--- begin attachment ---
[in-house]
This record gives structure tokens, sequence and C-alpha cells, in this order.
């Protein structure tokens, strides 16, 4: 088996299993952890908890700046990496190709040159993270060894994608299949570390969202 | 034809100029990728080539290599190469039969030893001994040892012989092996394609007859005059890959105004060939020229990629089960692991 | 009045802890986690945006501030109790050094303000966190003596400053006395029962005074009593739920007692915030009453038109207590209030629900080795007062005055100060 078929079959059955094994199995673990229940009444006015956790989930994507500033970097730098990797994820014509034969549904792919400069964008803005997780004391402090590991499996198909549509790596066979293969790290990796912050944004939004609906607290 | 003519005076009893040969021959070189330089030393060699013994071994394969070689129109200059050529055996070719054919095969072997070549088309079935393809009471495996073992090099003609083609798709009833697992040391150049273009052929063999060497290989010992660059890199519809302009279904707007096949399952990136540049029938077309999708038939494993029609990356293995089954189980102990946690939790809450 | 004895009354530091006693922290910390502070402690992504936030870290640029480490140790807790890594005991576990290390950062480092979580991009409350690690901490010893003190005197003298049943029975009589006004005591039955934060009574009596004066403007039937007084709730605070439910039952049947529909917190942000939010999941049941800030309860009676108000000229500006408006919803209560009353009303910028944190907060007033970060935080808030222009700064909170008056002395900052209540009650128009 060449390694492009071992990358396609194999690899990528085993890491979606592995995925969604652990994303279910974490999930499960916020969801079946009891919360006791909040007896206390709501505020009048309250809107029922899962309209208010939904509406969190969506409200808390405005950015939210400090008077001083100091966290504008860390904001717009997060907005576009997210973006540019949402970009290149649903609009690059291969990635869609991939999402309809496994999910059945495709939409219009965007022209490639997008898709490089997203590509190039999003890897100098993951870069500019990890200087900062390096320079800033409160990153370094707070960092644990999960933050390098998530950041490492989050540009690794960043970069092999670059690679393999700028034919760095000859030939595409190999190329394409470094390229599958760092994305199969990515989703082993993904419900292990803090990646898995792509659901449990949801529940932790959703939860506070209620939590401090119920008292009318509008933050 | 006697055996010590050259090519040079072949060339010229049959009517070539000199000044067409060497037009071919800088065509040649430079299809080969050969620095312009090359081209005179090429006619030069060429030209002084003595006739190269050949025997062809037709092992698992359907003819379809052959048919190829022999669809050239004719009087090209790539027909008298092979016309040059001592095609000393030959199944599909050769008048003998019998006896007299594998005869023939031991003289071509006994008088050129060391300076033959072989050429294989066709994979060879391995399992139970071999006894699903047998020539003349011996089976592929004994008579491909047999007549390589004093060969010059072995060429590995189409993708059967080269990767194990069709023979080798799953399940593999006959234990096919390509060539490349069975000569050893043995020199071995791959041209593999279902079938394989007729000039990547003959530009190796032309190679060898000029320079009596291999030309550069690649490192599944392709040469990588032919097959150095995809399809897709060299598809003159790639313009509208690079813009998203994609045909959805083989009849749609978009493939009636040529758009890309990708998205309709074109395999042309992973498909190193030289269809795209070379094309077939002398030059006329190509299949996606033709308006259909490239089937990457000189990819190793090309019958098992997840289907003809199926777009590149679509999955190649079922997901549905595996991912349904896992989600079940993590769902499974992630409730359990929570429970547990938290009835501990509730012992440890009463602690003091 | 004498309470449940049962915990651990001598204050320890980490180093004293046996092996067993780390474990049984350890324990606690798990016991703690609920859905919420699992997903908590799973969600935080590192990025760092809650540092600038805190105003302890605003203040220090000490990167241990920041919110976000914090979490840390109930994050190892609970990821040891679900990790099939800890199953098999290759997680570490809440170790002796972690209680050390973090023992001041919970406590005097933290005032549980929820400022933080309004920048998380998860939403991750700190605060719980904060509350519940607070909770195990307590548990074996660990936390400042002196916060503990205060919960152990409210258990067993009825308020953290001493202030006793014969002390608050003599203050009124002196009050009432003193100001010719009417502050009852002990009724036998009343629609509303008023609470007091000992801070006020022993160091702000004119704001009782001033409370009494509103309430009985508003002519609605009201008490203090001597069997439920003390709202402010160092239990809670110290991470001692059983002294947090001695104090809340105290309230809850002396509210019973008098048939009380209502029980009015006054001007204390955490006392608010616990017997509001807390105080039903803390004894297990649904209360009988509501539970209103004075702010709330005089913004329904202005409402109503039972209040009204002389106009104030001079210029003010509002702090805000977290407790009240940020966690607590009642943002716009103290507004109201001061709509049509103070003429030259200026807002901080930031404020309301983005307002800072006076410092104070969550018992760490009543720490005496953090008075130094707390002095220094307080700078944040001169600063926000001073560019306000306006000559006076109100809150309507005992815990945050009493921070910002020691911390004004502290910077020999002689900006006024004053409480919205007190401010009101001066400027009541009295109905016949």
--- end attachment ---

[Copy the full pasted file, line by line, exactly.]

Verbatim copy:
[in-house]
This record gives structure tokens, sequence and C-alpha cells, in this order.
């Protein structure tokens, strides 16, 4: 088996299993952890908890700046990496190709040159993270060894994608299949570390969202 | 034809100029990728080539290599190469039969030893001994040892012989092996394609007859005059890959105004060939020229990629089960692991 | 009045802890986690945006501030109790050094303000966190003596400053006395029962005074009593739920007692915030009453038109207590209030629900080795007062005055100060 078929079959059955094994199995673990229940009444006015956790989930994507500033970097730098990797994820014509034969549904792919400069964008803005997780004391402090590991499996198909549509790596066979293969790290990796912050944004939004609906607290 | 003519005076009893040969021959070189330089030393060699013994071994394969070689129109200059050529055996070719054919095969072997070549088309079935393809009471495996073992090099003609083609798709009833697992040391150049273009052929063999060497290989010992660059890199519809302009279904707007096949399952990136540049029938077309999708038939494993029609990356293995089954189980102990946690939790809450 | 004895009354530091006693922290910390502070402690992504936030870290640029480490140790807790890594005991576990290390950062480092979580991009409350690690901490010893003190005197003298049943029975009589006004005591039955934060009574009596004066403007039937007084709730605070439910039952049947529909917190942000939010999941049941800030309860009676108000000229500006408006919803209560009353009303910028944190907060007033970060935080808030222009700064909170008056002395900052209540009650128009 060449390694492009071992990358396609194999690899990528085993890491979606592995995925969604652990994303279910974490999930499960916020969801079946009891919360006791909040007896206390709501505020009048309250809107029922899962309209208010939904509406969190969506409200808390405005950015939210400090008077001083100091966290504008860390904001717009997060907005576009997210973006540019949402970009290149649903609009690059291969990635869609991939999402309809496994999910059945495709939409219009965007022209490639997008898709490089997203590509190039999003890897100098993951870069500019990890200087900062390096320079800033409160990153370094707070960092644990999960933050390098998530950041490492989050540009690794960043970069092999670059690679393999700028034919760095000859030939595409190999190329394409470094390229599958760092994305199969990515989703082993993904419900292990803090990646898995792509659901449990949801529940932790959703939860506070209620939590401090119920008292009318509008933050 | 006697055996010590050259090519040079072949060339010229049959009517070539000199000044067409060497037009071919800088065509040649430079299809080969050969620095312009090359081209005179090429006619030069060429030209002084003595006739190269050949025997062809037709092992698992359907003819379809052959048919190829022999669809050239004719009087090209790539027909008298092979016309040059001592095609000393030959199944599909050769008048003998019998006896007299594998005869023939031991003289071509006994008088050129060391300076033959072989050429294989066709994979060879391995399992139970071999006894699903047998020539003349011996089976592929004994008579491909047999007549390589004093060969010059072995060429590995189409993708059967080269990767194990069709023979080798799953399940593999006959234990096919390509060539490349069975000569050893043995020199071995791959041209593999279902079938394989007729000039990547003959530009190796032309190679060898000029320079009596291999030309550069690649490192599944392709040469990588032919097959150095995809399809897709060299598809003159790639313009509208690079813009998203994609045909959805083989009849749609978009493939009636040529758009890309990708998205309709074109395999042309992973498909190193030289269809795209070379094309077939002398030059006329190509299949996606033709308006259909490239089937990457000189990819190793090309019958098992997840289907003809199926777009590149679509999955190649079922997901549905595996991912349904896992989600079940993590769902499974992630409730359990929570429970547990938290009835501990509730012992440890009463602690003091 | 004498309470449940049962915990651990001598204050320890980490180093004293046996092996067993780390474990049984350890324990606690798990016991703690609920859905919420699992997903908590799973969600935080590192990025760092809650540092600038805190105003302890605003203040220090000490990167241990920041919110976000914090979490840390109930994050190892609970990821040891679900990790099939800890199953098999290759997680570490809440170790002796972690209680050390973090023992001041919970406590005097933290005032549980929820400022933080309004920048998380998860939403991750700190605060719980904060509350519940607070909770195990307590548990074996660990936390400042002196916060503990205060919960152990409210258990067993009825308020953290001493202030006793014969002390608050003599203050009124002196009050009432003193100001010719009417502050009852002990009724036998009343629609509303008023609470007091000992801070006020022993160091702000004119704001009782001033409370009494509103309430009985508003002519609605009201008490203090001597069997439920003390709202402010160092239990809670110290991470001692059983002294947090001695104090809340105290309230809850002396509210019973008098048939009380209502029980009015006054001007204390955490006392608010616990017997509001807390105080039903803390004894297990649904209360009988509501539970209103004075702010709330005089913004329904202005409402109503039972209040009204002389106009104030001079210029003010509002702090805000977290407790009240940020966690607590009642943002716009103290507004109201001061709509049509103070003429030259200026807002901080930031404020309301983005307002800072006076410092104070969550018992760490009543720490005496953090008075130094707390002095220094307080700078944040001169600063926000001073560019306000306006000559006076109100809150309507005992815990945050009493921070910002020691911390004004502290910077020999002689900006006024004053409480919205007190401010009101001066400027009541009295109905016949």